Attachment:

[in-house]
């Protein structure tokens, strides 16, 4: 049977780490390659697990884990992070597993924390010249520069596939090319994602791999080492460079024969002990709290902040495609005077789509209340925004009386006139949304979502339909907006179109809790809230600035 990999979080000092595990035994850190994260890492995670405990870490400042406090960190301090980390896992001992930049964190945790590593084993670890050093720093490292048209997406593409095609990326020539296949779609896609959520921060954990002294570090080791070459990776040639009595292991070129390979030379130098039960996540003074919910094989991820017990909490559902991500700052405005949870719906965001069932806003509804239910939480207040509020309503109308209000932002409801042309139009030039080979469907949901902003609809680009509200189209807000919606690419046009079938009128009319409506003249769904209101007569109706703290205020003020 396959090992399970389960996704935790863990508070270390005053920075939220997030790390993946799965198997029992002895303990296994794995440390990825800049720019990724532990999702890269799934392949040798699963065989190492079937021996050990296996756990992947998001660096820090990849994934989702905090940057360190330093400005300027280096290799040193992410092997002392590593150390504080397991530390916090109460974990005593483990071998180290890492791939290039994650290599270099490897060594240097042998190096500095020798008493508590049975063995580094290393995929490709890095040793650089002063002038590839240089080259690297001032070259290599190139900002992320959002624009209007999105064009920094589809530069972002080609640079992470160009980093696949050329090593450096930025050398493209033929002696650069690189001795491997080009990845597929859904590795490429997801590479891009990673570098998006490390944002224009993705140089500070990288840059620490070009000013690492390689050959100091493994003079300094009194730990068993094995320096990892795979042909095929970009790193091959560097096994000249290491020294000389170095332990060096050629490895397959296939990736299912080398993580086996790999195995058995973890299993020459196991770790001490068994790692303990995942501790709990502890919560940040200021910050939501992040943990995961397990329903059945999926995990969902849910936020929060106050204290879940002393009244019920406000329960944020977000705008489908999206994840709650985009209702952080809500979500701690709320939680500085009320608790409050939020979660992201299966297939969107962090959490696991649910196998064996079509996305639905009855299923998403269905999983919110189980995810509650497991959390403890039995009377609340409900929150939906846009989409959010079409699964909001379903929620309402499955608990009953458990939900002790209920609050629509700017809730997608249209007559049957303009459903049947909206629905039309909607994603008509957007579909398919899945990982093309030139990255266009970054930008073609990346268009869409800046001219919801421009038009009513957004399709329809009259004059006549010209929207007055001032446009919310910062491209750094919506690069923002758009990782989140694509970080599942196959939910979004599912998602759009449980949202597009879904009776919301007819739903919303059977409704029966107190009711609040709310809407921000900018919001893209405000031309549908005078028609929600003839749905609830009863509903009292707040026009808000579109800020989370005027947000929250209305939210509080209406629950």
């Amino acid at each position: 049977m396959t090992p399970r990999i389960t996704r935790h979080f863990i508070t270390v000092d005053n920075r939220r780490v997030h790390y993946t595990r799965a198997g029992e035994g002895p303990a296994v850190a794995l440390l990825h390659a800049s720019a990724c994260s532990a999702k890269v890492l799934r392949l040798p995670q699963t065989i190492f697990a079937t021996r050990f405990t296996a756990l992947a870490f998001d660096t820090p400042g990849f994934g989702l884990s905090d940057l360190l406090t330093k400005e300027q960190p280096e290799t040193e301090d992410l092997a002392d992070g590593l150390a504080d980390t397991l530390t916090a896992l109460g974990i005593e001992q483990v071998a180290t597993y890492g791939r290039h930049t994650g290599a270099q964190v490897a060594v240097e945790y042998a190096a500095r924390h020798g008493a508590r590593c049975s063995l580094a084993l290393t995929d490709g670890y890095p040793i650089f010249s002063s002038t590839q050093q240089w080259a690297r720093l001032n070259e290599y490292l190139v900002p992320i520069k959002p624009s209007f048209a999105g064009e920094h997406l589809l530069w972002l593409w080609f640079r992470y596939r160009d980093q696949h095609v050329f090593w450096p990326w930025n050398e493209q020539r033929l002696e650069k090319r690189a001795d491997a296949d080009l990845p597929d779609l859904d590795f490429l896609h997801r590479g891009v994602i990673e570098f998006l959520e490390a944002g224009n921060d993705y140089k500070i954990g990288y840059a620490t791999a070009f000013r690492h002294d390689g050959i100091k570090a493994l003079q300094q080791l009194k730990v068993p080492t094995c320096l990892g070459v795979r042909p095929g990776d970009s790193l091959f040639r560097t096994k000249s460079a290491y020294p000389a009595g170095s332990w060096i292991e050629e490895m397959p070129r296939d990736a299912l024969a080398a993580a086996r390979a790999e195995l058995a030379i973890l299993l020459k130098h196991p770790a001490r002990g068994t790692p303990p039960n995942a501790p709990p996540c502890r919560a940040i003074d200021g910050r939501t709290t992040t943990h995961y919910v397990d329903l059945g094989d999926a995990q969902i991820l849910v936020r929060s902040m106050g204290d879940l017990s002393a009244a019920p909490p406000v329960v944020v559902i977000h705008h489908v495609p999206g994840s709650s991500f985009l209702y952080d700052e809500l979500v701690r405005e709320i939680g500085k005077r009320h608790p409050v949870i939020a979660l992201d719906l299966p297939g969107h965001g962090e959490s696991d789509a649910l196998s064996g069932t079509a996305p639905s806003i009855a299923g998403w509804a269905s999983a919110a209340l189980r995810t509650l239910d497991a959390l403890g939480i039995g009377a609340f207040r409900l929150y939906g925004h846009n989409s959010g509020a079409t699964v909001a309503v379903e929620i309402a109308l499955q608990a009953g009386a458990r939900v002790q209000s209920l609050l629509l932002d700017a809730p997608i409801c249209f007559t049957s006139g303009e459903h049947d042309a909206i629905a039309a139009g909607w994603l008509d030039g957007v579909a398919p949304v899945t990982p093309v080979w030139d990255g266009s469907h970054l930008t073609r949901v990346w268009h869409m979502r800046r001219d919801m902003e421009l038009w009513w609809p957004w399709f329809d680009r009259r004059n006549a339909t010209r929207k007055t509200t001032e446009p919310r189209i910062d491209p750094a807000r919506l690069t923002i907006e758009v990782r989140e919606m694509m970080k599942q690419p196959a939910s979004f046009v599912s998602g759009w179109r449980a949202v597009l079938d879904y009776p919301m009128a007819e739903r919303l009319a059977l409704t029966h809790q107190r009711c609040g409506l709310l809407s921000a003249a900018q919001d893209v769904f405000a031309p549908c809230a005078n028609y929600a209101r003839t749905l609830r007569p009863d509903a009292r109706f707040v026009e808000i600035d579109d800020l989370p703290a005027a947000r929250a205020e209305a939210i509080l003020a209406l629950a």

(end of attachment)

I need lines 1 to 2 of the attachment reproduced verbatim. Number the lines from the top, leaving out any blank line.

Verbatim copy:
[in-house]
């Protein structure tokens, strides 16, 4: 049977780490390659697990884990992070597993924390010249520069596939090319994602791999080492460079024969002990709290902040495609005077789509209340925004009386006139949304979502339909907006179109809790809230600035 990999979080000092595990035994850190994260890492995670405990870490400042406090960190301090980390896992001992930049964190945790590593084993670890050093720093490292048209997406593409095609990326020539296949779609896609959520921060954990002294570090080791070459990776040639009595292991070129390979030379130098039960996540003074919910094989991820017990909490559902991500700052405005949870719906965001069932806003509804239910939480207040509020309503109308209000932002409801042309139009030039080979469907949901902003609809680009509200189209807000919606690419046009079938009128009319409506003249769904209101007569109706703290205020003020 396959090992399970389960996704935790863990508070270390005053920075939220997030790390993946799965198997029992002895303990296994794995440390990825800049720019990724532990999702890269799934392949040798699963065989190492079937021996050990296996756990992947998001660096820090990849994934989702905090940057360190330093400005300027280096290799040193992410092997002392590593150390504080397991530390916090109460974990005593483990071998180290890492791939290039994650290599270099490897060594240097042998190096500095020798008493508590049975063995580094290393995929490709890095040793650089002063002038590839240089080259690297001032070259290599190139900002992320959002624009209007999105064009920094589809530069972002080609640079992470160009980093696949050329090593450096930025050398493209033929002696650069690189001795491997080009990845597929859904590795490429997801590479891009990673570098998006490390944002224009993705140089500070990288840059620490070009000013690492390689050959100091493994003079300094009194730990068993094995320096990892795979042909095929970009790193091959560097096994000249290491020294000389170095332990060096050629490895397959296939990736299912080398993580086996790999195995058995973890299993020459196991770790001490068994790692303990995942501790709990502890919560940040200021910050939501992040943990995961397990329903059945999926995990969902849910936020929060106050204290879940002393009244019920406000329960944020977000705008489908999206994840709650985009209702952080809500979500701690709320939680500085009320608790409050939020979660992201299966297939969107962090959490696991649910196998064996079509996305639905009855299923998403269905999983919110189980995810509650497991959390403890039995009377609340409900929150939906846009989409959010079409699964909001379903929620309402499955608990009953458990939900002790209920609050629509700017809730997608249209007559049957303009459903049947909206629905039309909607994603008509957007579909398919899945990982093309030139990255266009970054930008073609990346268009869409800046001219919801421009038009009513957004399709329809009259004059006549010209929207007055001032446009919310910062491209750094919506690069923002758009990782989140694509970080599942196959939910979004599912998602759009449980949202597009879904009776919301007819739903919303059977409704029966107190009711609040709310809407921000900018919001893209405000031309549908005078028609929600003839749905609830009863509903009292707040026009808000579109800020989370005027947000929250209305939210509080209406629950």